Finding a healthful, well-balanced meal in most fast food restaurants can be a challenge, but there are always choices you can make that are better than others. In this lesson, young people will explore common fast food choices and the corresponding nutritional information. They will list healthier choices to make when eating at fast food restaurants.
Today’s families are busy and on the go with work and activities. Kids are eating away from home more than ever. To introduce the topic of fast food, ask the youth:
- How often do you usually go to a fast food restaurant? Once or twice a week? More than that?
- Why do we go to fast food restaurants? (Quick, easy, tastes good)
- Ask young people to list some of their favorite fast food restaurants? List their answers on the chalkboard or whiteboard.
Activity: Your Fast Food Menu
Each young person will need a blank piece of paper and pencil.
- Have the youth fold their paper lengthwise into thirds. (A fun way to tell them is to fold it the “hot dog” way for lengthwise.)
- In the first column (left side) ask young person to write down each food and drink item they order from one of their favorite fast food restaurants. Tell them to make sure to include the size they get, such as small, medium or large.
- In the second (middle) column, have them write down which of the five food groups each food or drink item belongs to (vegetables, fruits, grains, protein, dairy). Review the five food groups with the youth as needed. Show MyPlate graphic or use our Interactive Whiteboard activity (see What You Need) to talk about MyPlate. If their food doesn’t fit into one of the food groups have them write “extra” instead. Remind them that some foods fit into more than one category. A cheeseburger would be protein/grain/dairy and “extra” for added fat.
Activity: Fast Food Nutrition Information
How can we find nutrition information about the meals you typically choose?
- You can find the nutrition facts on the individual website link including the amount of sugar, salt, calories and nutrients in each food and drink.
- We’ve provided links here to nutrition information from the fast food places kids are most likely to name, but if the young people name others, you are likely to find nutritional information on each restaurant’s websites.
- Help the youth find their favorite choices in the links below, and take a look at the nutritional information that’s provided. It will be helpful to write down calories, sodium (salt), sugar, fat and vitamins. Be sure to watch portion sizes as you compare!
Fast food nutrition information
Pull up different fast food restaurant nutrition information on a projector. Here is a list of restaurants:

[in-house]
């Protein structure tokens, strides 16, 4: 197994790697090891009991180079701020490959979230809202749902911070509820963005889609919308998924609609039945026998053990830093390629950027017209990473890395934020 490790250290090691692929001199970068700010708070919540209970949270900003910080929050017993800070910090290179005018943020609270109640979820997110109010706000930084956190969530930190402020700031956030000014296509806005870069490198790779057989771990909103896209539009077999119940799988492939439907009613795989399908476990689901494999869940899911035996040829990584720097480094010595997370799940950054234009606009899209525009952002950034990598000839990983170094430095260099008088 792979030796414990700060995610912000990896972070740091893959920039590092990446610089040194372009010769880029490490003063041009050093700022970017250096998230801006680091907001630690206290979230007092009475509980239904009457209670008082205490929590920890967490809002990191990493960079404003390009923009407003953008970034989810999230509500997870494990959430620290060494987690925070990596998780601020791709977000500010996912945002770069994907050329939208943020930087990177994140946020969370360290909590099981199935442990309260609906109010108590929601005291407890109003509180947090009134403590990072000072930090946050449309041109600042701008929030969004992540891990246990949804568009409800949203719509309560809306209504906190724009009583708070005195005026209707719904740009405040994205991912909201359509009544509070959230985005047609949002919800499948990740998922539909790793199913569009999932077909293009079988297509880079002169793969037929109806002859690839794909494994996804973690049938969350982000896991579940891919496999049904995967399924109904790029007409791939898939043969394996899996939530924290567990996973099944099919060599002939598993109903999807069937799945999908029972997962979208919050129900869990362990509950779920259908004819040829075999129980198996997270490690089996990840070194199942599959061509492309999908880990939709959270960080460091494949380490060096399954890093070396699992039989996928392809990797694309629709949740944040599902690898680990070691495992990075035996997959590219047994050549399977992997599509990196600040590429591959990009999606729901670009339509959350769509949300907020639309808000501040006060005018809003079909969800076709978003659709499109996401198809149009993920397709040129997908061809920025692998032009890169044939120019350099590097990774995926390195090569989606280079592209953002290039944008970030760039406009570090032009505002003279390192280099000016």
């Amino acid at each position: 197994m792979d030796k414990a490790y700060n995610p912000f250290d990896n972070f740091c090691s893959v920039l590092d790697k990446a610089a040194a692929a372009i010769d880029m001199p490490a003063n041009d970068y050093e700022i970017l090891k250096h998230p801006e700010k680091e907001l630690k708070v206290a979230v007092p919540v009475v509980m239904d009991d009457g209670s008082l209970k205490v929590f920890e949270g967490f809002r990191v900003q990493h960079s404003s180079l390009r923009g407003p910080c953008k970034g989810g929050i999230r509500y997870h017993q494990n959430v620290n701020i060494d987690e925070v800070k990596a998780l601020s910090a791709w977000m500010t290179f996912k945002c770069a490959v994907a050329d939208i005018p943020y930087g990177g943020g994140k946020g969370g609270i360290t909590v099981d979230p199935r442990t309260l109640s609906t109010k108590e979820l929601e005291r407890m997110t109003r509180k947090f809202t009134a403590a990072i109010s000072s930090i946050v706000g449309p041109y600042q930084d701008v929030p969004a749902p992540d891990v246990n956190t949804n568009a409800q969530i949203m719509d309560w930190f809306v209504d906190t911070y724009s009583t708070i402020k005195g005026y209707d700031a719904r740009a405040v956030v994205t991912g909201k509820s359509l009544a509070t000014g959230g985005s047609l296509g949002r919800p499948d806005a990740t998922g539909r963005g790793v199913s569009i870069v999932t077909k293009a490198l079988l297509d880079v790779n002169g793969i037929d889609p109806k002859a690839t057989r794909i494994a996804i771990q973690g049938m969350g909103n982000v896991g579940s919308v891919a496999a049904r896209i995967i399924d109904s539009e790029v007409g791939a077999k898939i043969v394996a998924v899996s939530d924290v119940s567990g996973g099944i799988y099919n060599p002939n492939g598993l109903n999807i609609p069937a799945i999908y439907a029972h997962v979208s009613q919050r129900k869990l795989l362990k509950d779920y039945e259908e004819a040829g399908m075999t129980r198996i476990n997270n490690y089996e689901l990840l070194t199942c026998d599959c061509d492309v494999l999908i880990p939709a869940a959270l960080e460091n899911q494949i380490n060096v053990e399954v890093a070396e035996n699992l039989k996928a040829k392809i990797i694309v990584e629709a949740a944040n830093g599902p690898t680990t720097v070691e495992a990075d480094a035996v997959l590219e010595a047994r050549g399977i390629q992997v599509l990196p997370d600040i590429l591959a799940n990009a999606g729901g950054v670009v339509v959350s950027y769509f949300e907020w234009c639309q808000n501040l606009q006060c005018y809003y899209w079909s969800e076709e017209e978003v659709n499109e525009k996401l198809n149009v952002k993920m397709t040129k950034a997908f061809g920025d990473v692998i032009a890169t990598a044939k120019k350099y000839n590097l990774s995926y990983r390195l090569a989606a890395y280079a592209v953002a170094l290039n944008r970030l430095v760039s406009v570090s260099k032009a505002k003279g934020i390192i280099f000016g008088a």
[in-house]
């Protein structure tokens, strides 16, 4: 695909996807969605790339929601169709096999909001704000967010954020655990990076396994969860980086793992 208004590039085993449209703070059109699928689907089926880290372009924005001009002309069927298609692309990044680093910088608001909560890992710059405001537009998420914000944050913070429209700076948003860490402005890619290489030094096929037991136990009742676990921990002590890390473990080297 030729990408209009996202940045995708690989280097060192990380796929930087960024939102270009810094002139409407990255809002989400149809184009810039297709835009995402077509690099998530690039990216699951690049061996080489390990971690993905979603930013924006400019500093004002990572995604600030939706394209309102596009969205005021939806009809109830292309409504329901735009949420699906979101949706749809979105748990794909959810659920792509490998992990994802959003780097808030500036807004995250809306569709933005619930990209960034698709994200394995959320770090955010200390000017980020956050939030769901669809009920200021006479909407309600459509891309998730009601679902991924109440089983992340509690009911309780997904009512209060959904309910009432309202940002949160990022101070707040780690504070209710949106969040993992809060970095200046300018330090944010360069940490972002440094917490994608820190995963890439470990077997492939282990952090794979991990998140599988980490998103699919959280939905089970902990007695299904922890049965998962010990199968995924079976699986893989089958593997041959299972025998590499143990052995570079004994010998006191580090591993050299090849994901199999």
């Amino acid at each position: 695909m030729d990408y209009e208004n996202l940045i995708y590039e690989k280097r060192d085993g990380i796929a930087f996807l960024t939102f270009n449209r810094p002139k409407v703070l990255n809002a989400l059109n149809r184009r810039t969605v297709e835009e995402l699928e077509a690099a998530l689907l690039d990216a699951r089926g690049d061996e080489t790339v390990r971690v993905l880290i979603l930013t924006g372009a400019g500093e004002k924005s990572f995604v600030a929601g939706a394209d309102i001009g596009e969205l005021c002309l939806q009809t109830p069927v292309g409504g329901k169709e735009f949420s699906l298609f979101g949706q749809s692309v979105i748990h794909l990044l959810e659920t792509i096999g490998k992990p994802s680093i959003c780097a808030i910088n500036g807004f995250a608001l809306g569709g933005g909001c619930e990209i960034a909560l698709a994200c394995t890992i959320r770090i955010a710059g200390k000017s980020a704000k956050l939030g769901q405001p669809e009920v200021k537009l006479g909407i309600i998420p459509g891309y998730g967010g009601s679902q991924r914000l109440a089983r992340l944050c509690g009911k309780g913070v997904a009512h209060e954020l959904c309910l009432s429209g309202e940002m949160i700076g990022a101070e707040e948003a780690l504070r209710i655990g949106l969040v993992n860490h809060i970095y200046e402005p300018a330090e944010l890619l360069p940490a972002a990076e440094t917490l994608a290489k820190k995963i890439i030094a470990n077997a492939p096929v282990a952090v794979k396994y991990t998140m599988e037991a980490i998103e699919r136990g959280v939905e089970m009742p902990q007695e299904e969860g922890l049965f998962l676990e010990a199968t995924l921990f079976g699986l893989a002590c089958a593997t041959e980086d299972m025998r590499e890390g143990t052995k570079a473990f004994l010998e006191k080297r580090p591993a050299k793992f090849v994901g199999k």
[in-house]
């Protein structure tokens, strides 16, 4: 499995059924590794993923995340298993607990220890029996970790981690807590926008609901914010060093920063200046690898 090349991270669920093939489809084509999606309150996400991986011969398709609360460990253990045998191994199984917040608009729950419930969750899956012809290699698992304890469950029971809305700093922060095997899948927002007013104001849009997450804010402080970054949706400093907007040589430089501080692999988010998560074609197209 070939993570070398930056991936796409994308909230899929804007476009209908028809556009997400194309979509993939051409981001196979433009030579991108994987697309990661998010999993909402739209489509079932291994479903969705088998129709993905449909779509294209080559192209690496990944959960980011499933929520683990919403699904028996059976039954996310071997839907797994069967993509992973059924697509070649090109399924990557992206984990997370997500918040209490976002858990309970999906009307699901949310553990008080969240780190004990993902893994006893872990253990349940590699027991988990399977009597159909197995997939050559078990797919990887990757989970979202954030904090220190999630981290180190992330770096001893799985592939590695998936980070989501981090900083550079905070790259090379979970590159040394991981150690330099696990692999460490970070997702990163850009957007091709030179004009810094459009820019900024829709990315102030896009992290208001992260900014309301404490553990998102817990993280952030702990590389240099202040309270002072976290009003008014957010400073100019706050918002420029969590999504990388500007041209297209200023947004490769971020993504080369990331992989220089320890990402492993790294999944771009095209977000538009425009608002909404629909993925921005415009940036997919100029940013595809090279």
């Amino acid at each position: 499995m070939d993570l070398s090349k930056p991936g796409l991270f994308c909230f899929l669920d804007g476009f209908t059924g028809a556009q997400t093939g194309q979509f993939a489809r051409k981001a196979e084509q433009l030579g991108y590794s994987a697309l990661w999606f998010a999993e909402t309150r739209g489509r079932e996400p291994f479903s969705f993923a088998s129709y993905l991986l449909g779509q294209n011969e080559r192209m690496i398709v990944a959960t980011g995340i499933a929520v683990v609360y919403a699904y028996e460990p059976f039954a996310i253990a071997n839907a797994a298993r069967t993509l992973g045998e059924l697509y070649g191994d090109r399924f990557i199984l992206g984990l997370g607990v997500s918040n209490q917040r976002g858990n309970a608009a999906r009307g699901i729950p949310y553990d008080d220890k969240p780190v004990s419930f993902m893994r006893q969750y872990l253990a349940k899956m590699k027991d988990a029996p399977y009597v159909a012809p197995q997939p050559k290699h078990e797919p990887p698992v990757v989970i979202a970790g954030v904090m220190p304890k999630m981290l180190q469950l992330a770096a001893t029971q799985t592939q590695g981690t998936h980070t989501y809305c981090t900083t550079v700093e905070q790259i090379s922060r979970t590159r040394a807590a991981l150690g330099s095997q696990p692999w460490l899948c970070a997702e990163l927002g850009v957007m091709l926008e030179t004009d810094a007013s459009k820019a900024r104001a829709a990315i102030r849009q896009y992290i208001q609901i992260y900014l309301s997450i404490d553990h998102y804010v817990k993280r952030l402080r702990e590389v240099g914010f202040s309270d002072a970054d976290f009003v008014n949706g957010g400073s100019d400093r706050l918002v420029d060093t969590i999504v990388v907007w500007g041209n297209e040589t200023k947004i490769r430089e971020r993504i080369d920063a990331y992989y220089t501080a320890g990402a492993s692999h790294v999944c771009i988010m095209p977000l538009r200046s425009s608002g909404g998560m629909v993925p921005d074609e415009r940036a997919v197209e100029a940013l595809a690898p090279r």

McDonalds® Nutrition Information
Wendys® Nutrition Information
Burger King® Nutrition Information
Arby’s Nutrition® Information
Dairy Queen® Nutrition Information
Subway® Nutrition Information
Ask the following questions:
- What size French fries do you usually order? Notice the difference between the calories, fat and salt (sodium) between the large size and small size fries.
- What size burger do you usually order? Compare the nutrition information of the biggest burgers to the smallest ones.
- How about drinks? If you choose pop, the same idea is true—smallest is best.
- Ask if there are better food options available at fast food restaurants. What have they tried or heard about?
- What could you have instead of French fries that would be a better choice?
- McDonalds® – apple dippers (peeled apple slices with low fat caramel dip), Yoplait Go-Gurt, or Fruit ‘n Yogurt Parfait.
- Wendy’s® – apple slices
- Burger King® – natural applesauce
- Arby’s® – applesauce
- Dairy Queen® – applesauce or banana
- Subway®- baked chips or apple slices
- What are some other ways we can make better choices when eating out at fast food restaurants? Allow young people to offer ideas. Here are some example:
- Try salads with low-fat dressing, use less dressing or try it without dressing.
- Use mustard instead of mayonnaise on sandwiches, ask for half the normal mayo/special sauce or go without mayo/special sauces. (lowers calories, fats)
- Always choose the smallest size of whatever you are ordering, especially if it is a menu item higher in calories, fat, salt and/or sugar.
- Choose grilled instead of breaded and fried. (lowers fat and calorie content)
- Choose water or low-fat milk to drink. Juice can be ok sometimes if the portion size is a single serving of four to six ounces and made from 100% juice. (lowers calories and added sugars and fats)
- Choose fruits/vegetable options when available as sides to increase intake of fruits and vegetables to make it a more healthful meal.
After completing the exercises above, have the youth take out their folded sheets again. Using the nutrition information they have learned, in column number three (right side), have the young people list other options for food and drink choices to make their meal better and include more of the five food groups.
Continuing the Conversation
Hand out the Healthy Families Newsletter in English or Spanish so that families can continue discussing health food choices at home
Additional Instructor Resources: